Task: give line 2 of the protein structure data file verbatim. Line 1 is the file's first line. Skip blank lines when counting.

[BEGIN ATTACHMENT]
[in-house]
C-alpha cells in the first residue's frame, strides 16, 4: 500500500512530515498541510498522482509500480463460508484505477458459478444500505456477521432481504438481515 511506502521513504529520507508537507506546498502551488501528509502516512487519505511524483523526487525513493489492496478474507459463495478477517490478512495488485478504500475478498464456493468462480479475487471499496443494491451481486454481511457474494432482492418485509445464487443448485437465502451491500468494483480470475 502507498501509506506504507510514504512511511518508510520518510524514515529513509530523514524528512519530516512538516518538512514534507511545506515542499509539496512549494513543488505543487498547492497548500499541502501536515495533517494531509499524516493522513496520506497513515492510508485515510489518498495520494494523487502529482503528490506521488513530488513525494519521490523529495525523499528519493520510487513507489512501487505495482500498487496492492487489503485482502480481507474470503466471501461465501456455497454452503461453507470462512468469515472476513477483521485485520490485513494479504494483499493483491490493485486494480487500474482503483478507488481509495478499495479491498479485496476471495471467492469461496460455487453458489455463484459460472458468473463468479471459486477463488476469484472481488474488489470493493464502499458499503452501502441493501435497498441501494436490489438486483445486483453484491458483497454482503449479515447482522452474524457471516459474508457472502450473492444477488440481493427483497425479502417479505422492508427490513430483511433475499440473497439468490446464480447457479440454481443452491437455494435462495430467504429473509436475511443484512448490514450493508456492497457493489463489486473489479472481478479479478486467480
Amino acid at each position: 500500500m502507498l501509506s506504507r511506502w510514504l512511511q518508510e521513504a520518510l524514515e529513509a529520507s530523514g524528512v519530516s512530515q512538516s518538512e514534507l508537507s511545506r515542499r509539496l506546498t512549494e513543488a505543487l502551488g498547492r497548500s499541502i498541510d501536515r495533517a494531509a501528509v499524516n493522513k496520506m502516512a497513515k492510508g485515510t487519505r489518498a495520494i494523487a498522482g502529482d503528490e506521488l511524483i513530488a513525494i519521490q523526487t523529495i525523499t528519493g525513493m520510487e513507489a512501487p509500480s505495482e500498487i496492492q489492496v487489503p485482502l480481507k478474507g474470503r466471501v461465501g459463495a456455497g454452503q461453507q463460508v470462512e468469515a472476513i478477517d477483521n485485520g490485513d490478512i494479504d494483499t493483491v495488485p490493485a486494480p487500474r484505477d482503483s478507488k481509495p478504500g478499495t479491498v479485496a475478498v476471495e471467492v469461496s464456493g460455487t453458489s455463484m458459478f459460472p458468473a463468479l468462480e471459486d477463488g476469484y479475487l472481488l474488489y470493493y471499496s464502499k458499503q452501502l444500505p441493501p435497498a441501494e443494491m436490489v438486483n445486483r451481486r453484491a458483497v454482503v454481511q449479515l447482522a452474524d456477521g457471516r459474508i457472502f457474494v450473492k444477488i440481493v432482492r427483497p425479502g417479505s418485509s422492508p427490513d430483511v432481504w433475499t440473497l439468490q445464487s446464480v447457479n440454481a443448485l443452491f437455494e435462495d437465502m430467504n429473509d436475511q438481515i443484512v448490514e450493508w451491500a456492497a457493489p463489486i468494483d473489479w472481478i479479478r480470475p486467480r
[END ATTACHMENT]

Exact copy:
C-alpha cells in the first residue's frame, strides 16, 4: 500500500512530515498541510498522482509500480463460508484505477458459478444500505456477521432481504438481515 511506502521513504529520507508537507506546498502551488501528509502516512487519505511524483523526487525513493489492496478474507459463495478477517490478512495488485478504500475478498464456493468462480479475487471499496443494491451481486454481511457474494432482492418485509445464487443448485437465502451491500468494483480470475 502507498501509506506504507510514504512511511518508510520518510524514515529513509530523514524528512519530516512538516518538512514534507511545506515542499509539496512549494513543488505543487498547492497548500499541502501536515495533517494531509499524516493522513496520506497513515492510508485515510489518498495520494494523487502529482503528490506521488513530488513525494519521490523529495525523499528519493520510487513507489512501487505495482500498487496492492487489503485482502480481507474470503466471501461465501456455497454452503461453507470462512468469515472476513477483521485485520490485513494479504494483499493483491490493485486494480487500474482503483478507488481509495478499495479491498479485496476471495471467492469461496460455487453458489455463484459460472458468473463468479471459486477463488476469484472481488474488489470493493464502499458499503452501502441493501435497498441501494436490489438486483445486483453484491458483497454482503449479515447482522452474524457471516459474508457472502450473492444477488440481493427483497425479502417479505422492508427490513430483511433475499440473497439468490446464480447457479440454481443452491437455494435462495430467504429473509436475511443484512448490514450493508456492497457493489463489486473489479472481478479479478486467480